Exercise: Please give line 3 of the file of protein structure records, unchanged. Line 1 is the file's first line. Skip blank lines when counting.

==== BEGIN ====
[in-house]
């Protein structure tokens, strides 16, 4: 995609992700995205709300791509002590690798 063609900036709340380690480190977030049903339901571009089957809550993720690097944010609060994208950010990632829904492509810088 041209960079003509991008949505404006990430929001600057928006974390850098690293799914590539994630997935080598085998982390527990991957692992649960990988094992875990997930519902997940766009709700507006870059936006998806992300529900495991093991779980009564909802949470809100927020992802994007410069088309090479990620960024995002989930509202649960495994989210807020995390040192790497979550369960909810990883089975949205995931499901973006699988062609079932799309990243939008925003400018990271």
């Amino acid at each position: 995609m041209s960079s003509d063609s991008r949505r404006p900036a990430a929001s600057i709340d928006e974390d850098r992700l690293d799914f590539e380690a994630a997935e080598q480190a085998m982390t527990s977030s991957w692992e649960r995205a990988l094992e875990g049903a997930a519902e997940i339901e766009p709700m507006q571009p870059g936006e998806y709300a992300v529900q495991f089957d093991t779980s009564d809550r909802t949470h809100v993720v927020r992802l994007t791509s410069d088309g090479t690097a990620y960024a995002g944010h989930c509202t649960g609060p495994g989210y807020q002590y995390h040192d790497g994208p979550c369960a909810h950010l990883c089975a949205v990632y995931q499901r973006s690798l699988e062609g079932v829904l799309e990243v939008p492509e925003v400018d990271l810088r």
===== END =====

């Amino acid at each position: 995609m041209s960079s003509d063609s991008r949505r404006p900036a990430a929001s600057i709340d928006e974390d850098r992700l690293d799914f590539e380690a994630a997935e080598q480190a085998m982390t527990s977030s991957w692992e649960r995205a990988l094992e875990g049903a997930a519902e997940i339901e766009p709700m507006q571009p870059g936006e998806y709300a992300v529900q495991f089957d093991t779980s009564d809550r909802t949470h809100v993720v927020r992802l994007t791509s410069d088309g090479t690097a990620y960024a995002g944010h989930c509202t649960g609060p495994g989210y807020q002590y995390h040192d790497g994208p979550c369960a909810h950010l990883c089975a949205v990632y995931q499901r973006s690798l699988e062609g079932v829904l799309e990243v939008p492509e925003v400018d990271l810088r």